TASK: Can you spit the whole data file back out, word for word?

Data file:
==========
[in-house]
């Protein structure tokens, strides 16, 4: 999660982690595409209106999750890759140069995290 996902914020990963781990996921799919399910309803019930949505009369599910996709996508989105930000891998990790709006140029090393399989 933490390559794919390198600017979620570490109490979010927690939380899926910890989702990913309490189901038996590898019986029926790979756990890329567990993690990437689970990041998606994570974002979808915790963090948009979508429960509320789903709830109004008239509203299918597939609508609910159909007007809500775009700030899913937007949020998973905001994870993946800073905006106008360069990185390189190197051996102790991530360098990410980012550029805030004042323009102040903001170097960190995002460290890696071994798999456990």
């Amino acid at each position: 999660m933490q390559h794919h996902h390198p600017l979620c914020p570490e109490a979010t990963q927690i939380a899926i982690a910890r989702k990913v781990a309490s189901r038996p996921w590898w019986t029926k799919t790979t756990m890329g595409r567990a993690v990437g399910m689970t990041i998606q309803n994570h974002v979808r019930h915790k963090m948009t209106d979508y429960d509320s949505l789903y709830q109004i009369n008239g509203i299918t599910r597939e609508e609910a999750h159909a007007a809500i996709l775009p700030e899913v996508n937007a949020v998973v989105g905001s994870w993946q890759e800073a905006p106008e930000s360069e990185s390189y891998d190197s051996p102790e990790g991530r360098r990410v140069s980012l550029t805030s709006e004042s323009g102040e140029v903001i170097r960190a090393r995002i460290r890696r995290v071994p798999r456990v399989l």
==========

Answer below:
[in-house]
């Protein structure tokens, strides 16, 4: 999660982690595409209106999750890759140069995290 996902914020990963781990996921799919399910309803019930949505009369599910996709996508989105930000891998990790709006140029090393399989 933490390559794919390198600017979620570490109490979010927690939380899926910890989702990913309490189901038996590898019986029926790979756990890329567990993690990437689970990041998606994570974002979808915790963090948009979508429960509320789903709830109004008239509203299918597939609508609910159909007007809500775009700030899913937007949020998973905001994870993946800073905006106008360069990185390189190197051996102790991530360098990410980012550029805030004042323009102040903001170097960190995002460290890696071994798999456990």
């Amino acid at each position: 999660m933490q390559h794919h996902h390198p600017l979620c914020p570490e109490a979010t990963q927690i939380a899926i982690a910890r989702k990913v781990a309490s189901r038996p996921w590898w019986t029926k799919t790979t756990m890329g595409r567990a993690v990437g399910m689970t990041i998606q309803n994570h974002v979808r019930h915790k963090m948009t209106d979508y429960d509320s949505l789903y709830q109004i009369n008239g509203i299918t599910r597939e609508e609910a999750h159909a007007a809500i996709l775009p700030e899913v996508n937007a949020v998973v989105g905001s994870w993946q890759e800073a905006p106008e930000s360069e990185s390189y891998d190197s051996p102790e990790g991530r360098r990410v140069s980012l550029t805030s709006e004042s323009g102040e140029v903001i170097r960190a090393r995002i460290r890696r995290v071994p798999r456990v399989l």